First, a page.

78. The entry into force of the Optional Protocol to the Convention against Torture on 22 June 2006 is a significant development towards ensuring the protection of detainees around the world. The Optional Protocol strengthens the Convention against Torture by establishing an international Subcommittee on the Prevention of Torture with a mandate to visit places of detention in States parties and requiring States parties to set up national preventive mechanisms, which are also to be provided with access to places of detention and prisoners. The adoption by the General Assembly of the International Convention for the Protection of All Persons from Enforced Disappearance is similarly an important step towards further strengthening the rule of law in countering terrorism. Member States are encouraged to ratify and implement the Convention against Torture and its Optional Protocol and the International Convention for the Protection of All Persons from Enforced Disappearance as an important practical measure of good faith and meaningful commitment to preventing torture, ill-treatment and enforced disappearances.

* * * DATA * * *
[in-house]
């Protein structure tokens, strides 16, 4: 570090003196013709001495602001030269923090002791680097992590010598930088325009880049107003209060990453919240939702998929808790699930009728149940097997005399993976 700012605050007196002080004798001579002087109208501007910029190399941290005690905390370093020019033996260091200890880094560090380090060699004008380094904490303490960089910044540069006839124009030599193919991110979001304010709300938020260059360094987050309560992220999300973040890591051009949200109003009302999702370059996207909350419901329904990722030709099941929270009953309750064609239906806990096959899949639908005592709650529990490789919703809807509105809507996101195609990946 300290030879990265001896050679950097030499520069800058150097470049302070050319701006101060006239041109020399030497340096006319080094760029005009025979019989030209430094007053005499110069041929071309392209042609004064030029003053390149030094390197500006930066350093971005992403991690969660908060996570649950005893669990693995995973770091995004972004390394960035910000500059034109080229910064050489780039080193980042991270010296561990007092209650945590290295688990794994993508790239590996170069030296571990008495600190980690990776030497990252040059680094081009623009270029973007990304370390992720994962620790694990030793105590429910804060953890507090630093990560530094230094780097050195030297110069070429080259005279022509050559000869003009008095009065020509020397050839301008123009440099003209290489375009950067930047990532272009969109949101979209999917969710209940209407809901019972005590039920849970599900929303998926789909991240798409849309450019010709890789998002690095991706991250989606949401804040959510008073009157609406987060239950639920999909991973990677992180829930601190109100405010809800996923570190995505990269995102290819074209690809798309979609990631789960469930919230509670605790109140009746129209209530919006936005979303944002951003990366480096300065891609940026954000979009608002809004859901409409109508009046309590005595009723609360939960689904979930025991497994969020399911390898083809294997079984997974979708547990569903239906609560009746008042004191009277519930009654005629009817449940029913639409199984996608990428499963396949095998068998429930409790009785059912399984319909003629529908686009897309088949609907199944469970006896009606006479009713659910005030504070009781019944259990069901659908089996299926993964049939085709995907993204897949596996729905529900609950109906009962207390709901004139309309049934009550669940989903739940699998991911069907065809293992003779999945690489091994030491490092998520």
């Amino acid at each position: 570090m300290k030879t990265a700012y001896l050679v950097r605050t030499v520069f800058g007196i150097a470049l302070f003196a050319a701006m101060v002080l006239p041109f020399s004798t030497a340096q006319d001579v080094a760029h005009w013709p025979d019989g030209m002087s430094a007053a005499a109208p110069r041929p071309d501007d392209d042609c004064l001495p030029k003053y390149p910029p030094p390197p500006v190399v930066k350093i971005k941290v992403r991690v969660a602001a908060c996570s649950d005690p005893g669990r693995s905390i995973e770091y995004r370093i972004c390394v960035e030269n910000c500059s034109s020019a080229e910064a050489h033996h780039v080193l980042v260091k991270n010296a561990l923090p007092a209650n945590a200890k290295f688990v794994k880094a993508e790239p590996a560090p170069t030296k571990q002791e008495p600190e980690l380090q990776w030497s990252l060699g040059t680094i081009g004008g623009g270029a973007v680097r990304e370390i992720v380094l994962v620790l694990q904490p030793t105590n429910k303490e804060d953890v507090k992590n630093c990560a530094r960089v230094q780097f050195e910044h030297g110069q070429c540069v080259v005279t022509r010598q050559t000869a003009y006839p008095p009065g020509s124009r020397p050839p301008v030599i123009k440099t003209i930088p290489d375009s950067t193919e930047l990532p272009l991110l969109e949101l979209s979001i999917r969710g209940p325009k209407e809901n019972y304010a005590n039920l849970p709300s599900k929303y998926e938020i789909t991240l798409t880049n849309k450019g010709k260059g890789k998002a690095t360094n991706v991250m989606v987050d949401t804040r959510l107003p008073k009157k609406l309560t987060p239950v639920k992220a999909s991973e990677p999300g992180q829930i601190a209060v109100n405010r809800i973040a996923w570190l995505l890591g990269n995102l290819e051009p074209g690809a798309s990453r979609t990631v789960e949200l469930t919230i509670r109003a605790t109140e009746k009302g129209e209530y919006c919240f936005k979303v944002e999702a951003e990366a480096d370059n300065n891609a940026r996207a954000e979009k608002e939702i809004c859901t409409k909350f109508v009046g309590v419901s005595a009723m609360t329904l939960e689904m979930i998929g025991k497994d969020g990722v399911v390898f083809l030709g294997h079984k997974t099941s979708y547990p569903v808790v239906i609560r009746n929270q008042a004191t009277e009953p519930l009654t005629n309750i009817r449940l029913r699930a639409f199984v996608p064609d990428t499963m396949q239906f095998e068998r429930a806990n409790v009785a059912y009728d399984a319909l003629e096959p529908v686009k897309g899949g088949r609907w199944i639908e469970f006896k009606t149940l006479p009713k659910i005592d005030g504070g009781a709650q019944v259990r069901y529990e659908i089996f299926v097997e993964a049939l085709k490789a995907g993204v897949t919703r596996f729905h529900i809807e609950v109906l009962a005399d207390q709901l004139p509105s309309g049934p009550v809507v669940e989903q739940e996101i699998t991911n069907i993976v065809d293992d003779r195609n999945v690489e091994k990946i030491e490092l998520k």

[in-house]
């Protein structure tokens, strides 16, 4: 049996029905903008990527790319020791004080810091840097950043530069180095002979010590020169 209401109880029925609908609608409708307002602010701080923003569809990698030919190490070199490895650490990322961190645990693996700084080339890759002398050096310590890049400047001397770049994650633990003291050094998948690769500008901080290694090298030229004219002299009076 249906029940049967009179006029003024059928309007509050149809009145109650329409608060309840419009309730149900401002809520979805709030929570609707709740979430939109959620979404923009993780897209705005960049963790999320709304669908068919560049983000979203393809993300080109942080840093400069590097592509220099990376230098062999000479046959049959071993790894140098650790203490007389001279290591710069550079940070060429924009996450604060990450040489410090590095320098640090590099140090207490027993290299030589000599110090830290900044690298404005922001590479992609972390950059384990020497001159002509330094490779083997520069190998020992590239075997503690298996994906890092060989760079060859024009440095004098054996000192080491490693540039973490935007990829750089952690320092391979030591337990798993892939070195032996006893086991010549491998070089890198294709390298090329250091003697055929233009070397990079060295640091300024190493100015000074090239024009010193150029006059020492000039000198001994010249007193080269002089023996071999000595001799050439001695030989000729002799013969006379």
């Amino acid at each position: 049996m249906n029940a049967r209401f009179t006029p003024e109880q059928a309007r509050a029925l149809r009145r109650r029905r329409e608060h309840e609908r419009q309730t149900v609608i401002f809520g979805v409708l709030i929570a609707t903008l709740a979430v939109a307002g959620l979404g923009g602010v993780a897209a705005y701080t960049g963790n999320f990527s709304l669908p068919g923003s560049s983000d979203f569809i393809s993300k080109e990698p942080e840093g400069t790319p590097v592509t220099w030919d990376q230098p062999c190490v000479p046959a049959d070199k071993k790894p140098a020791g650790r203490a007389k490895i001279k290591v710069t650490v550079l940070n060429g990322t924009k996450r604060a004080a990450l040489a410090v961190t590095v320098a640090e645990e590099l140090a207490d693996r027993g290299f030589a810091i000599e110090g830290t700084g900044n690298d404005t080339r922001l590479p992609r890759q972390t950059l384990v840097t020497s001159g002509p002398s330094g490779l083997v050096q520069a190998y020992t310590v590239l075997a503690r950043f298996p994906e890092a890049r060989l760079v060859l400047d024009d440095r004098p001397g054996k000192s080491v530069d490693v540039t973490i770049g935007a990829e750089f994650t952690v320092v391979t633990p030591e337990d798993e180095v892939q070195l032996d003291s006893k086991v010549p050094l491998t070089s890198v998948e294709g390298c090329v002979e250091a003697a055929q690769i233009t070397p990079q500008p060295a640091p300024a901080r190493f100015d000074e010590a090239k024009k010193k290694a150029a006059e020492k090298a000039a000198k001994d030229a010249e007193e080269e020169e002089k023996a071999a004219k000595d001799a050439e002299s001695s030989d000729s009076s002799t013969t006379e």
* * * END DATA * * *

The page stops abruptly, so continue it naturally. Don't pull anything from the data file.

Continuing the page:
79. The Secretary-General calls for added attention to all rights and freedoms described in the present report in the context of ensuring that counter-terrorism measures conform to human rights standards. In his view, States should not need to resort to derogation measures in the area of freedom of expression, assembly and association. Instead, limitation measures, as provided for in the Covenant, are sufficient for an effective fight against terrorism. Such limitations must always be demonstrated to be necessary and proportionate, and subject to judicial safeguards.

80. States resorting to military or specialized courts or tribunals in countering terrorism are called upon to accord due attention to the basic standards of fair trial and to the right of equality before the courts in order to ensure a proper administration of justice and respect for the rule of law.